Crisis preparation calls for planned protocols

February 1, 2008

When wildfires tore through San Diego last year, approximately 1 million people were displaced. At San Diego-based American Specialty Health, the management team knew that, beyond personal challenges, there was the potential impact of a long-term shut down on more than 12 million insured.

When wildfires whipped through San Diego last year, nearly 350,000 homes were evacuated, approximately 1 million people were displaced, roads and freeways were closed, and schools and businesses were shut down across the city.

At American Specialty Health, the largest health insurer headquartered in downtown San Diego, half of its 600 employees and 85% of the executive team were evacuated for three or more days. For the management team, it became apparent that, in addition to personal challenges, they had to recognize the potential impact that a long-term shut down could have on more than 12 million insured, 2,000 employer groups, and 24,000 contracted providers.

Our company had developed a comprehensive Disaster Recovery Plan with specific protocols for an event such as this wildfire. The first step was rapid communications outreach to locate our incident response and business resumption team. With most of us evacuated from our homes, we immediately began a telephone triage to the emergency cell phones of our team. We were able to locate almost everyone and implement a twice-daily conference call program to establish and implement a plan of action. An employee emergency hotline was activated.

Within days, the company resumed full operations. Volunteers began working overtime to catch up on claims, the nearly 1,500 wellness coaching appointments that had been delayed. To inform clients and business affiliates of our new operational status, we crafted a set of messages and rapidly disseminated those to appreciative customers and providers.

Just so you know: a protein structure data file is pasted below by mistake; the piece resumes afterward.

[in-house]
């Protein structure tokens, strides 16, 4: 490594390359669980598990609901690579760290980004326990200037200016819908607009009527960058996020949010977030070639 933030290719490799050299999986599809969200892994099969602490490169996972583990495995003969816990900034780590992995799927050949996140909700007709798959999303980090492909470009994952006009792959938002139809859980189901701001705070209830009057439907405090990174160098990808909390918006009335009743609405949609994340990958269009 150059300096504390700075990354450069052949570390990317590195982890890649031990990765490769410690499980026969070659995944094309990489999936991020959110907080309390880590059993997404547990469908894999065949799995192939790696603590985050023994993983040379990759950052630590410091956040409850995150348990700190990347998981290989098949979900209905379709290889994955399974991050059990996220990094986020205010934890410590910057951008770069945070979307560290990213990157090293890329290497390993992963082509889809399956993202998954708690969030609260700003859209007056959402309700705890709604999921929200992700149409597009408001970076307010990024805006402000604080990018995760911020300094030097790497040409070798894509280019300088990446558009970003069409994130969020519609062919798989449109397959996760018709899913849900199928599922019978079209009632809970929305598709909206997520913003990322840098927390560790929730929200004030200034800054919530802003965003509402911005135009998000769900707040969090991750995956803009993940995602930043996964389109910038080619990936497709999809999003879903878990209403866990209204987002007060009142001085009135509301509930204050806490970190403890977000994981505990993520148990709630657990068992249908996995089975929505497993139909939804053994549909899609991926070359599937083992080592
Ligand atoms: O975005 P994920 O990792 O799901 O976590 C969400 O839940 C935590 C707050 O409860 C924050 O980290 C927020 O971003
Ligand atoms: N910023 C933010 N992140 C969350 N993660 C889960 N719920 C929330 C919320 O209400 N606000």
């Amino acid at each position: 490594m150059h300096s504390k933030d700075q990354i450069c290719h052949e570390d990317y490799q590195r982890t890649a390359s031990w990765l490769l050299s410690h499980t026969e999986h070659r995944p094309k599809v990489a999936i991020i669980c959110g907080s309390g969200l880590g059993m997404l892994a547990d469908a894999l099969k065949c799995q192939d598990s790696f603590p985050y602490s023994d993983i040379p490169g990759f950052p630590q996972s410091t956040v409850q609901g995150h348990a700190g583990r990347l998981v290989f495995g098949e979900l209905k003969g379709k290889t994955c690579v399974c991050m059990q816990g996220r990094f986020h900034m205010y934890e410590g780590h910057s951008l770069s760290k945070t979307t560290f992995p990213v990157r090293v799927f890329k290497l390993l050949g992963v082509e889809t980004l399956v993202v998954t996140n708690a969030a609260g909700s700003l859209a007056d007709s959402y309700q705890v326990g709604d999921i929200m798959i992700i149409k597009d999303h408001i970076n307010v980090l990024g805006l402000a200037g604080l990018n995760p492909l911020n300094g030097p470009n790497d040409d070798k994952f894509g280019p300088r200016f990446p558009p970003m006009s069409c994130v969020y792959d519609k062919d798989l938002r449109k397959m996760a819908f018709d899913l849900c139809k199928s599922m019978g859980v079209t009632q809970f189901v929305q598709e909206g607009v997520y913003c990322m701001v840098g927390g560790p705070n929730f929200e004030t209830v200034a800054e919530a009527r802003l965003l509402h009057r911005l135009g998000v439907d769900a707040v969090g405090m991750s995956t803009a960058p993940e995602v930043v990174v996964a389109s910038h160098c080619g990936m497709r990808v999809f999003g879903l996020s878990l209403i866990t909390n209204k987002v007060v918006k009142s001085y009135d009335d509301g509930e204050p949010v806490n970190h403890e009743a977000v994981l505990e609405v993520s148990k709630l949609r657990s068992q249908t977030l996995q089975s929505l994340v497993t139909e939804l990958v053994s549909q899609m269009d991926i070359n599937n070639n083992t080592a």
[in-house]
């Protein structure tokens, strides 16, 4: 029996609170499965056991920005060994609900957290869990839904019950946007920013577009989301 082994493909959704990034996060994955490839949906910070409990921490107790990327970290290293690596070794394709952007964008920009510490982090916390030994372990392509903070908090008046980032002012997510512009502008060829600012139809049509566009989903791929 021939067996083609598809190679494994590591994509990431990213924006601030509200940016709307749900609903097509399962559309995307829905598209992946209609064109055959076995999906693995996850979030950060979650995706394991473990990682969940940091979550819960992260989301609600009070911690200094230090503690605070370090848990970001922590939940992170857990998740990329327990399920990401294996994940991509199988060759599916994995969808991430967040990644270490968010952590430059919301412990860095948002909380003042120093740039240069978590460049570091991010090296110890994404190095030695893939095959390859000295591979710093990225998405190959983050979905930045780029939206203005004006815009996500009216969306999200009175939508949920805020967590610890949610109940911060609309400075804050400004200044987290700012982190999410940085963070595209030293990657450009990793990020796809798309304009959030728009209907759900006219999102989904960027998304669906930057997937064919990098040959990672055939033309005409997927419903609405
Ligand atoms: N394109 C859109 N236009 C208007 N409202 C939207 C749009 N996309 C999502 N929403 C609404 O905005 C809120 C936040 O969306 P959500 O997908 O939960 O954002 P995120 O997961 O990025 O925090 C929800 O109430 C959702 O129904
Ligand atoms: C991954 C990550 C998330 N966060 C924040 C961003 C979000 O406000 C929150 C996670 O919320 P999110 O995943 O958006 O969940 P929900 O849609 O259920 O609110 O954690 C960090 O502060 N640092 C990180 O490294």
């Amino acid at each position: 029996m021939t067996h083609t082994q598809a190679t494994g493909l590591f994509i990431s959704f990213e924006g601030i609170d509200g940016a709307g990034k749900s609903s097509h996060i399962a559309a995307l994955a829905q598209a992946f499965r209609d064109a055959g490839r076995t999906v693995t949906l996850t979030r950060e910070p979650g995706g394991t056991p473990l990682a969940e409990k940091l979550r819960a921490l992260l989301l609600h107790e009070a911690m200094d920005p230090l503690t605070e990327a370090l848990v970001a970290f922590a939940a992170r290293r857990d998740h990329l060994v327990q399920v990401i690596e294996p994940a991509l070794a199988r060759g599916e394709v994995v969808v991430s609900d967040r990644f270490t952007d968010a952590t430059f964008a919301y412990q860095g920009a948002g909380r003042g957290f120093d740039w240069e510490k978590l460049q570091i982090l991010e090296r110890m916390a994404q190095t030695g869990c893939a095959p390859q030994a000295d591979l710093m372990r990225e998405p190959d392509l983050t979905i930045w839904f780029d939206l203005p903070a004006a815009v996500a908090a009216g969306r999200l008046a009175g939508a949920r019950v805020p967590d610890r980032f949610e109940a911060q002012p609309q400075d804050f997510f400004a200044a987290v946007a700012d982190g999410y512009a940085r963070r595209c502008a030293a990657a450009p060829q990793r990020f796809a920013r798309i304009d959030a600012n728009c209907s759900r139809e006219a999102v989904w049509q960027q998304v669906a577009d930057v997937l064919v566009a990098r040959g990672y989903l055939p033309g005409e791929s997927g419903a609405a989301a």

All totaled, the wildfires cost San Diego an estimated $2 billion in damages and lost productivity, according to the San Diego Institute for Policy Research. At American Specialty Health, we were very fortunate that not a single employee lost their home to the fires, no one was injured and our crisis planning paid off in minimal business disruption and minimal impact to customers.

Below are a few best practices that can help any business better manage a crisis and minimize disruptions in customer service and communications.

A good emergency preparedness plan and extensive communications outreach can help your business smoothly survive an unexpected crisis by rallying employees, reassuring clients and business affiliates, and minimizing the impact to customers, the backlog of work, and the financial consequences of a business outage.

Robert White is president of American Specialty Health.